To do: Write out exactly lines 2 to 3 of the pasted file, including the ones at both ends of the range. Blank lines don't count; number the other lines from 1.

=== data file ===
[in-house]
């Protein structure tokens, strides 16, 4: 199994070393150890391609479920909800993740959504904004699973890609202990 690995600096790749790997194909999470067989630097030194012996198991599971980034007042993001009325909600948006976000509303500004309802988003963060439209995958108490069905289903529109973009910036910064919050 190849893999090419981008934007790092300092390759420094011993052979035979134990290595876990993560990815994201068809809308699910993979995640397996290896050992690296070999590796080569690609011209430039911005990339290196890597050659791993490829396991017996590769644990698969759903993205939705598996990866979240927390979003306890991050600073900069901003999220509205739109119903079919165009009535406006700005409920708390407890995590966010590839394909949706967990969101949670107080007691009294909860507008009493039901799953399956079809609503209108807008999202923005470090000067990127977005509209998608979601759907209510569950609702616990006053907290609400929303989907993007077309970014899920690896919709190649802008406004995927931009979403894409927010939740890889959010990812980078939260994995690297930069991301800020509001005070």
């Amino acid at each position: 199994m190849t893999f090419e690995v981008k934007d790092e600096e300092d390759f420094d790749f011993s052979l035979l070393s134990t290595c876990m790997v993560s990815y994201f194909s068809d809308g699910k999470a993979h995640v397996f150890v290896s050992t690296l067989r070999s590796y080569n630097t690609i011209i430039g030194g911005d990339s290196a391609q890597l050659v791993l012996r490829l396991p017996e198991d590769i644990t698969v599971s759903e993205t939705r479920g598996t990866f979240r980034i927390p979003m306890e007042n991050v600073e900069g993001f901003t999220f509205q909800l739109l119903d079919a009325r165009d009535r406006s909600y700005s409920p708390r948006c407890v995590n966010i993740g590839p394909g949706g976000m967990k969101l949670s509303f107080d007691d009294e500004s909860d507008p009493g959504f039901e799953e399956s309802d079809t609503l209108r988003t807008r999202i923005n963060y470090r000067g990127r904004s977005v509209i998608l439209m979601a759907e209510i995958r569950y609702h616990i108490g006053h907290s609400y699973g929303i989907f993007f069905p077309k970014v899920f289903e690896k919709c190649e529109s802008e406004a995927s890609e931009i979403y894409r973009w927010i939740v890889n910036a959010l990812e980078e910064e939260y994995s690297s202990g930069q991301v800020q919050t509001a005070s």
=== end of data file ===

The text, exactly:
């Protein structure tokens, strides 16, 4: 199994070393150890391609479920909800993740959504904004699973890609202990 690995600096790749790997194909999470067989630097030194012996198991599971980034007042993001009325909600948006976000509303500004309802988003963060439209995958108490069905289903529109973009910036910064919050 190849893999090419981008934007790092300092390759420094011993052979035979134990290595876990993560990815994201068809809308699910993979995640397996290896050992690296070999590796080569690609011209430039911005990339290196890597050659791993490829396991017996590769644990698969759903993205939705598996990866979240927390979003306890991050600073900069901003999220509205739109119903079919165009009535406006700005409920708390407890995590966010590839394909949706967990969101949670107080007691009294909860507008009493039901799953399956079809609503209108807008999202923005470090000067990127977005509209998608979601759907209510569950609702616990006053907290609400929303989907993007077309970014899920690896919709190649802008406004995927931009979403894409927010939740890889959010990812980078939260994995690297930069991301800020509001005070």
């Amino acid at each position: 199994m190849t893999f090419e690995v981008k934007d790092e600096e300092d390759f420094d790749f011993s052979l035979l070393s134990t290595c876990m790997v993560s990815y994201f194909s068809d809308g699910k999470a993979h995640v397996f150890v290896s050992t690296l067989r070999s590796y080569n630097t690609i011209i430039g030194g911005d990339s290196a391609q890597l050659v791993l012996r490829l396991p017996e198991d590769i644990t698969v599971s759903e993205t939705r479920g598996t990866f979240r980034i927390p979003m306890e007042n991050v600073e900069g993001f901003t999220f509205q909800l739109l119903d079919a009325r165009d009535r406006s909600y700005s409920p708390r948006c407890v995590n966010i993740g590839p394909g949706g976000m967990k969101l949670s509303f107080d007691d009294e500004s909860d507008p009493g959504f039901e799953e399956s309802d079809t609503l209108r988003t807008r999202i923005n963060y470090r000067g990127r904004s977005v509209i998608l439209m979601a759907e209510i995958r569950y609702h616990i108490g006053h907290s609400y699973g929303i989907f993007f069905p077309k970014v899920f289903e690896k919709c190649e529109s802008e406004a995927s890609e931009i979403y894409r973009w927010i939740v890889n910036a959010l990812e980078e910064e939260y994995s690297s202990g930069q991301v800020q919050t509001a005070s």